So, that’s what blockchain isn’t, but what is it? Huegel says three characteristics define blockchain: It’s a distributed ledger technology versus a centralized database, it’s consensus driven and it’s immutable.
In today’s world, most companies operate on a centralized database that stores all their information. In a blockchain system, all that information goes onto several computers, referred to as nodes, Huegel says. In blockchain, there’s no single gatekeeper. Rather it’s a distributed system, so everyone on the blockchain has access to the same information that’s stored on their systems.
For most transactions between two companies today, each updates information on its own side. Company A buys $500 of merchandise from Company B, with Company A entering minus $500 on its side and Company B entering plus $500 on its own. The systems operate independently from each other.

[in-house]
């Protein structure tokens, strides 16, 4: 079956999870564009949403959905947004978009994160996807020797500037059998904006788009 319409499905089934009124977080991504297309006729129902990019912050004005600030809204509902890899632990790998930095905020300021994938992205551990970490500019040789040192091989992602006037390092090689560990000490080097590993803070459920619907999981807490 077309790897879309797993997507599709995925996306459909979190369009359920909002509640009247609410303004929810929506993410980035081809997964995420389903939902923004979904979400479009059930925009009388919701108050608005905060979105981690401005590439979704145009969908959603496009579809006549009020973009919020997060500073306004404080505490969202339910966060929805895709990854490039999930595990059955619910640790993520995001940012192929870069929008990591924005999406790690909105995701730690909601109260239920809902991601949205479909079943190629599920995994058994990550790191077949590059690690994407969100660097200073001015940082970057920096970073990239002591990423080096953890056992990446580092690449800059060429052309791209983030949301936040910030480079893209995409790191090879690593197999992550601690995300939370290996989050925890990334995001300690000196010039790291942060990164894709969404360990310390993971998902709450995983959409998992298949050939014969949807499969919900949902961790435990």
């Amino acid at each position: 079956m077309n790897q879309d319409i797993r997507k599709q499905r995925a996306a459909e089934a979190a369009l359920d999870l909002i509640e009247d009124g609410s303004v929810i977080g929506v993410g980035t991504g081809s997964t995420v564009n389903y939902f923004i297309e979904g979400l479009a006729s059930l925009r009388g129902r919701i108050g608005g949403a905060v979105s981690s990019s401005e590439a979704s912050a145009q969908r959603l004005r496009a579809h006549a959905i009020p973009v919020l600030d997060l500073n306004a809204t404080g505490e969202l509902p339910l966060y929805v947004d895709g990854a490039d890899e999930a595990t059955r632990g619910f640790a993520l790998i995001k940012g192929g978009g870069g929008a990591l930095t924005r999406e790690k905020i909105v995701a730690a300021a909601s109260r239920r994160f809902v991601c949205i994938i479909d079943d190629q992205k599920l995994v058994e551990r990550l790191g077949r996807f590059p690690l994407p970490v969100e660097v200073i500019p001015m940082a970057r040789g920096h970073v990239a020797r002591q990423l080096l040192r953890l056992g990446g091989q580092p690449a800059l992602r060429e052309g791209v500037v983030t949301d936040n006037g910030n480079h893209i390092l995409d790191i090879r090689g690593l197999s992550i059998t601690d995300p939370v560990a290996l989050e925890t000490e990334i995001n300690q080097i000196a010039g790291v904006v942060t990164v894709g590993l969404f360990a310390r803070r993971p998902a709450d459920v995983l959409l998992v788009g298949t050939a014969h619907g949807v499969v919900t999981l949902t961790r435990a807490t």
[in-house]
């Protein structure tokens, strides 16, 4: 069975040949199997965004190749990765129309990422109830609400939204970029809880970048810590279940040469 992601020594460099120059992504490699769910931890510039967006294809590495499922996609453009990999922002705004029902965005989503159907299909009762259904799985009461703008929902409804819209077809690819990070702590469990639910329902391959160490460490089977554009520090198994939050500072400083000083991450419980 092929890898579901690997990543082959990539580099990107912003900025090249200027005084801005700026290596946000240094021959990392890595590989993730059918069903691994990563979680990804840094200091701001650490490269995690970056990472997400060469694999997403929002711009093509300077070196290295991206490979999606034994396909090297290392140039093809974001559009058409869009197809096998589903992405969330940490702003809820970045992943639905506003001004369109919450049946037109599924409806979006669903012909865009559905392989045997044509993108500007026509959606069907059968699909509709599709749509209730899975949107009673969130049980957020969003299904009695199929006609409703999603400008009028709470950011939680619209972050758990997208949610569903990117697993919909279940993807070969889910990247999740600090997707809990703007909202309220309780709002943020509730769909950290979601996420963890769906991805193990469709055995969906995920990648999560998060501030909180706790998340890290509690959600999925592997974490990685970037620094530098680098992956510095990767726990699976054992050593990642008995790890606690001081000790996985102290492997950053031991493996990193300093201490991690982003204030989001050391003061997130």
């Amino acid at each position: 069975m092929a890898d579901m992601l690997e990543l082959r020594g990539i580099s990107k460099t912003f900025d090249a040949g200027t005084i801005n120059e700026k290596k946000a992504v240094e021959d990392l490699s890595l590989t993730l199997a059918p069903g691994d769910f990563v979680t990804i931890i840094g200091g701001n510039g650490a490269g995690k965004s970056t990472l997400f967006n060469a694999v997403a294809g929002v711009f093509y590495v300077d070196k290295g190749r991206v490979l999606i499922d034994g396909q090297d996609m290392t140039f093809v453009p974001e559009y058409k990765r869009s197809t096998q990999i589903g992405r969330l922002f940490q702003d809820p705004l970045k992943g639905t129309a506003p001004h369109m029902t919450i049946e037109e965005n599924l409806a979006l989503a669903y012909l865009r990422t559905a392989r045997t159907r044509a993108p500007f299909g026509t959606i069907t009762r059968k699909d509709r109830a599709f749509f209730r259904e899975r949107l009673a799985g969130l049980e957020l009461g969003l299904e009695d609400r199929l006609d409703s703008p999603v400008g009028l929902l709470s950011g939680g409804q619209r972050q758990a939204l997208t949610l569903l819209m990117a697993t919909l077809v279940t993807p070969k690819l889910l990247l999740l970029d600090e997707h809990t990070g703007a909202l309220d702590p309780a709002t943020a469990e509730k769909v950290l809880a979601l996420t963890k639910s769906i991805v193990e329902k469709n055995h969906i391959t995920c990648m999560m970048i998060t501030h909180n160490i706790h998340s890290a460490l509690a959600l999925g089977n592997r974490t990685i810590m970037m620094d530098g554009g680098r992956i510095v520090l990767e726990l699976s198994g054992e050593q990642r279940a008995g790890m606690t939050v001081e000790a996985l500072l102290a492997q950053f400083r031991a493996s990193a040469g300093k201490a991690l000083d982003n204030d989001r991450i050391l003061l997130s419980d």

If both companies were to get on one blockchain, the companies would enter the outflow and inflow of money, indicating a transfer. If, however, one side were to enter a typo, say $550 instead of $500, the numbers wouldn’t match, and the transaction wouldn’t reach consensus.
On a blockchain, Huegel says, a consensus — 51 percent or 50 percent plus one of all nodes on the network — must go through and approve a transaction for it to be recorded on the ledger. Using a centralized database, someone would need to uncover a mistake. In blockchain, mistakes surface through lack of consensus.
That leads to the third principle of immutability. Once something is recorded, it can’t be changed. If someone tries to change something, it’s recognized and permanent, as blockchain records every modification. This differs from individual computers, where once data is gone, it’s gone, Huegel says.